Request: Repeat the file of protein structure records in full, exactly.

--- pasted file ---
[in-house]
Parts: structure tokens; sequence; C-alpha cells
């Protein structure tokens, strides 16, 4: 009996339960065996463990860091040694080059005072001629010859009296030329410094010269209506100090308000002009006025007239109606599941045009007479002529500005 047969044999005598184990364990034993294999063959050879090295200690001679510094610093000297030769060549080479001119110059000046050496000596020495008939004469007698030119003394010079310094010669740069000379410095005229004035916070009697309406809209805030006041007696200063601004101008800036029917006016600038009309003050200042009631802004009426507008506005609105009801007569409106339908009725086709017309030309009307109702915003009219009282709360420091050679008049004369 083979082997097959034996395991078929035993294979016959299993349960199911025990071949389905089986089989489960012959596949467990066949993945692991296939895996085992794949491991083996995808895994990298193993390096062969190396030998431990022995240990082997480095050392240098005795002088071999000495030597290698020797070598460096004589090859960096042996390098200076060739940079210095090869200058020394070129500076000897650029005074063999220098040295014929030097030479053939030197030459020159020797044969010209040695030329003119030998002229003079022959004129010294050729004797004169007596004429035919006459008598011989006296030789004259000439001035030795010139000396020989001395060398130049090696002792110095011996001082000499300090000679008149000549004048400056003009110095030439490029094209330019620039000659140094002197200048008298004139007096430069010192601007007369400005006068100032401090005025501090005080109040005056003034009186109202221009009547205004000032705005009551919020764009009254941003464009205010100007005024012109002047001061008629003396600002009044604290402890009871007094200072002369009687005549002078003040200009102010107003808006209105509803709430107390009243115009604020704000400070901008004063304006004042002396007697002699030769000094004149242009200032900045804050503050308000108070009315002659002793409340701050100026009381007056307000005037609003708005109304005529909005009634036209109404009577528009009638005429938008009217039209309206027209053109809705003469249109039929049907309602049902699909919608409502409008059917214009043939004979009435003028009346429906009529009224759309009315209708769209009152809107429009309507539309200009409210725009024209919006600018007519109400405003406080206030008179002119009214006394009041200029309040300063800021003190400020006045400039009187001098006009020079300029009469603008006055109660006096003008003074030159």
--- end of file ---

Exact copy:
[in-house]
Parts: structure tokens; sequence; C-alpha cells
């Protein structure tokens, strides 16, 4: 009996339960065996463990860091040694080059005072001629010859009296030329410094010269209506100090308000002009006025007239109606599941045009007479002529500005 047969044999005598184990364990034993294999063959050879090295200690001679510094610093000297030769060549080479001119110059000046050496000596020495008939004469007698030119003394010079310094010669740069000379410095005229004035916070009697309406809209805030006041007696200063601004101008800036029917006016600038009309003050200042009631802004009426507008506005609105009801007569409106339908009725086709017309030309009307109702915003009219009282709360420091050679008049004369 083979082997097959034996395991078929035993294979016959299993349960199911025990071949389905089986089989489960012959596949467990066949993945692991296939895996085992794949491991083996995808895994990298193993390096062969190396030998431990022995240990082997480095050392240098005795002088071999000495030597290698020797070598460096004589090859960096042996390098200076060739940079210095090869200058020394070129500076000897650029005074063999220098040295014929030097030479053939030197030459020159020797044969010209040695030329003119030998002229003079022959004129010294050729004797004169007596004429035919006459008598011989006296030789004259000439001035030795010139000396020989001395060398130049090696002792110095011996001082000499300090000679008149000549004048400056003009110095030439490029094209330019620039000659140094002197200048008298004139007096430069010192601007007369400005006068100032401090005025501090005080109040005056003034009186109202221009009547205004000032705005009551919020764009009254941003464009205010100007005024012109002047001061008629003396600002009044604290402890009871007094200072002369009687005549002078003040200009102010107003808006209105509803709430107390009243115009604020704000400070901008004063304006004042002396007697002699030769000094004149242009200032900045804050503050308000108070009315002659002793409340701050100026009381007056307000005037609003708005109304005529909005009634036209109404009577528009009638005429938008009217039209309206027209053109809705003469249109039929049907309602049902699909919608409502409008059917214009043939004979009435003028009346429906009529009224759309009315209708769209009152809107429009309507539309200009409210725009024209919006600018007519109400405003406080206030008179002119009214006394009041200029309040300063800021003190400020006045400039009187001098006009020079300029009469603008006055109660006096003008003074030159």